It is important for wide receivers to get separation.But for most of the past month none of the five players chasing after the remaining wide receiver jobs with Redskins has been able to gain any separation from the pack.That is, until last Saturday.Since the spring, the identities of the top four wide receivers have been known. They gave Pierre Garon and Josh Morgan big contracts. They have been waiting to see Leonard Hankerson reach his potential since his season ended prematurely with a hip injury last year. And if there were any doubts about the 33-year-old Santana Moss, long the teams leading receiver, he put them to bed by showing up 15 pounds lighter and catching everything in sight.Most figure that the Redskins will carry six wide receivers this season. The number is not set in stone; last year they had seven wideouts on the roster for most of the year plus return specialist Brandon Banks. But they could do that in part because they only carried two quarterbacks and it seems nearly certain that both Kirk Cousins and Rex Grossman will back up starter Robert Griffin III.If we go with six wide receiver roster spots there are two up for grabs. And through training camp and the first preseason game, none of the five realistic candidates for those two spotsBanks, Anthony Armstrong, Aldrick Robinson, Terrence Austin, and Dezmon Briscoeperformed well enough to put in a legitimate claim on one of the two jobs. They all had enough good moments to stay in the conversation but enough negative plays on film to keep the competition wide open.That changed on Saturday night in Chicago. Robinson caught six passes for 104 yards and touchdown. Briscoe had 51 yards on three receptions including a nice grab at the goal line for a touchdown. And Banks didnt see any action at receiver but he helped himself with a 91-yard punt return.Meanwhile, Austin caught just one pass for 11 yards and Armstrong, still ailing from a shoulder in jury that kept him out of the first preseason game, played very little.Robinson seems to have helped himself the most of all, at least in the eyes of Mike Shanahan. On Monday and again on Tuesday the coach raved about his touchdown catch and run, which came on a deflected pass.It looks like Robinson took a giant step towards earning a roster spot and Briscoe and Banks helped their cases a great deal. And it looks like Armstrong and Austin are on the outside looking in. Nothing, however, is set in stone. Armstrong should get more playing time against the Colts and over the past two years Austin has had a knack for coming through with a good performance just when he needed it most.The competition will continue through practice next week and the preseason finale against the Bucs. Making the final decision here will have the coaches up late into the night.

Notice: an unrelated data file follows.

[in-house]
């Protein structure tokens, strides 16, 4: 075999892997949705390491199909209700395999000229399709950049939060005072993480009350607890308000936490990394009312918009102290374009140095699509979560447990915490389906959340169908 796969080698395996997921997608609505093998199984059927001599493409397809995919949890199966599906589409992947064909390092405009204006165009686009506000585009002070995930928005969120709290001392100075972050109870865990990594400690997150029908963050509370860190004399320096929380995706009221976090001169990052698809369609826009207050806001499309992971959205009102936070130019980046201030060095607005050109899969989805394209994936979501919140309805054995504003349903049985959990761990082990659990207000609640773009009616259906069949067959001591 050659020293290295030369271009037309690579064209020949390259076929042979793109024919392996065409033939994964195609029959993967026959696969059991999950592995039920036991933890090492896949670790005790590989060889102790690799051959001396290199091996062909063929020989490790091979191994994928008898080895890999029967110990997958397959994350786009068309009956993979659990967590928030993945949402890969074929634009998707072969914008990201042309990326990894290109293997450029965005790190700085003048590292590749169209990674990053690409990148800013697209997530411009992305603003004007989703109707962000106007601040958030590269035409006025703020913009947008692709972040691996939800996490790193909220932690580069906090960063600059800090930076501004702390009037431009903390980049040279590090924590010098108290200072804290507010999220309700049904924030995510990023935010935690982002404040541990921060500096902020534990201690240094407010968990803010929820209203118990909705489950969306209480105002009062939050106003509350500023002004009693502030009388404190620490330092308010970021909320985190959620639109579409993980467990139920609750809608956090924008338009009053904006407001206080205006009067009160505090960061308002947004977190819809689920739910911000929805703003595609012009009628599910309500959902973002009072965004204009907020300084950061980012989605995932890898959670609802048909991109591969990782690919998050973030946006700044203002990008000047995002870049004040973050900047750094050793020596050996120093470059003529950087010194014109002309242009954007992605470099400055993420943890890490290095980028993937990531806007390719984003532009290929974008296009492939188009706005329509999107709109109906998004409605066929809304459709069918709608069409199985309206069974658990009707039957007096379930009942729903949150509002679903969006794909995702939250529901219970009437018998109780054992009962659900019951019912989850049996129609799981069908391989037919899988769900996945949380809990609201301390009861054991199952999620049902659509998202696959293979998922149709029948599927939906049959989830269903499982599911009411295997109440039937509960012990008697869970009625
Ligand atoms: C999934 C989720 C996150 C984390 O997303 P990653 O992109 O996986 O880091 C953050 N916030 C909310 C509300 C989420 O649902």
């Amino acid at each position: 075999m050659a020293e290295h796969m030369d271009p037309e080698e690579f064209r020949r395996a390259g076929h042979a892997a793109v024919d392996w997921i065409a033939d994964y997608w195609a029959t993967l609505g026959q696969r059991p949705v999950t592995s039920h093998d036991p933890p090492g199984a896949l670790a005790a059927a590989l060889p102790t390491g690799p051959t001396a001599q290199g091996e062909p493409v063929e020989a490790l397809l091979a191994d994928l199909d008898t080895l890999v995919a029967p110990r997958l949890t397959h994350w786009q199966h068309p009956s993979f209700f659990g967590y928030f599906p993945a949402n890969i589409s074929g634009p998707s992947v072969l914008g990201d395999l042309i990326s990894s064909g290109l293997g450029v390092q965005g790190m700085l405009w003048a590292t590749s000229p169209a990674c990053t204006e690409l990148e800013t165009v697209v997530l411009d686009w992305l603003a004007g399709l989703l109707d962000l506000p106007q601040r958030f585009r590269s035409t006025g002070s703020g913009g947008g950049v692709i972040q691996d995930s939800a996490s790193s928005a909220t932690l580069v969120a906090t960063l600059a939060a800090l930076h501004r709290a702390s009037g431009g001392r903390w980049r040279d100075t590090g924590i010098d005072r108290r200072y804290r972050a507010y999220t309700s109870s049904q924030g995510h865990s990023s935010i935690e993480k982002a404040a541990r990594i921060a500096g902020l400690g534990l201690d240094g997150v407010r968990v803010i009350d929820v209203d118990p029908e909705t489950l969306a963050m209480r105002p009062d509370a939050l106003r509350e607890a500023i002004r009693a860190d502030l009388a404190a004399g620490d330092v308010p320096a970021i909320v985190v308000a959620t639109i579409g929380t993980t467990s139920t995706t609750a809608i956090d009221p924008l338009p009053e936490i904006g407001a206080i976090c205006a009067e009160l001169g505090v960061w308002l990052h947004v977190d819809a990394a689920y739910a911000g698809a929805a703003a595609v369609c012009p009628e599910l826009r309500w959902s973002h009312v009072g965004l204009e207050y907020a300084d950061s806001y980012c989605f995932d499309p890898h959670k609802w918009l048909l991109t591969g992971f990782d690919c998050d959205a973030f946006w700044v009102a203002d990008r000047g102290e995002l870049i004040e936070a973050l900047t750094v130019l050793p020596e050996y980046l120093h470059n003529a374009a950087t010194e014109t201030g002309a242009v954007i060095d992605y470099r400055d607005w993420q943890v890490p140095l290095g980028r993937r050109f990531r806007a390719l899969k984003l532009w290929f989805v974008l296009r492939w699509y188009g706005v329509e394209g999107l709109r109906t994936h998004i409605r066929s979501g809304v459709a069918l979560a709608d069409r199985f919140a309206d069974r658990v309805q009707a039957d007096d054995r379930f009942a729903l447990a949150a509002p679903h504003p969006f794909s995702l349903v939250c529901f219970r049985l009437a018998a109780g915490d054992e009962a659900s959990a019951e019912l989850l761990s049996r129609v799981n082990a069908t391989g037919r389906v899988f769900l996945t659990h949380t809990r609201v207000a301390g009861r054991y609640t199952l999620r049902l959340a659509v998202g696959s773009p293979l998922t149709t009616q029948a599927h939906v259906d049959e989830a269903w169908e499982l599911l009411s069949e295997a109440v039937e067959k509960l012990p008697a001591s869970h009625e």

A year ago, Kirk Cousins spent the spring and summer months competing for a job on the Redskins’ roster.
This offseason, he’s working to refine his routine as the Redskins' starting quarterback.
And that work, he revealed recently, has included reaching out to current and former NFL quarterbacks and asking them about their approach to the seven months between games.
"Basically, I’m trying to figure that out still,” Cousins said. “I feel like I’m still in [that] process."
"I’ve called a few of the starting quarterbacks around the league, a few of the retired guys who had great careers," he added, "and just asked them what worked for them in the offseason."
Cousins didn’t specify which quarterbacks he’s called. But he didn’t need to. The simple fact that he’s consulting them is interesting. And telling, even for a guy known for his meticulous preparation. (Last December, Cousins said he parsed each day into 15-minute increments using a color-coded spreadsheet.)
So what did Cousins ask? A little bit of everything, from football to family.
"What was their rhythm in January, February, March?" Cousins said. "When they went back in April, May, June, what’s their rhythm? What’s their rhythm in the summer? How do they handle family? How do they balance travel and opportunities?"
Seeking information from vets who’ve handled one of the most pressure-packed jobs in sports is a wise move for the 27-year-old Cousins as he navigates his first offseason as the Redskins' most important player. Because in addition to facing increased pressure and scrutiny on the field in the coming months, there no doubt will be more people vying for Cousins’ time, as well.
More media appearances. More marketing opportunities. More, well, everything. Dealing with the increased pressure and blitz on his time will be paramount, and the fact that Cousins has gotten out in front of it all should help.
"I’m still figuring that out, so I don’t know that I have a great answer," he said. "I’m trying to get to a routine that works for me and my wife and our family. Once we start in mid-April and go ‘til mid-June, football’s a huge priority and I’m trying to get as much done here as I can."
Kirk Cousins says he's excited about up-and-coming receivers Jamison Crowder and Josh Doctson and what they'll add to the Redskins’ offense in 2016.
Cousins expects Crowder, who turns 23 next month, to make a significant jump in his second NFL offseason following a breakout rookie campaign.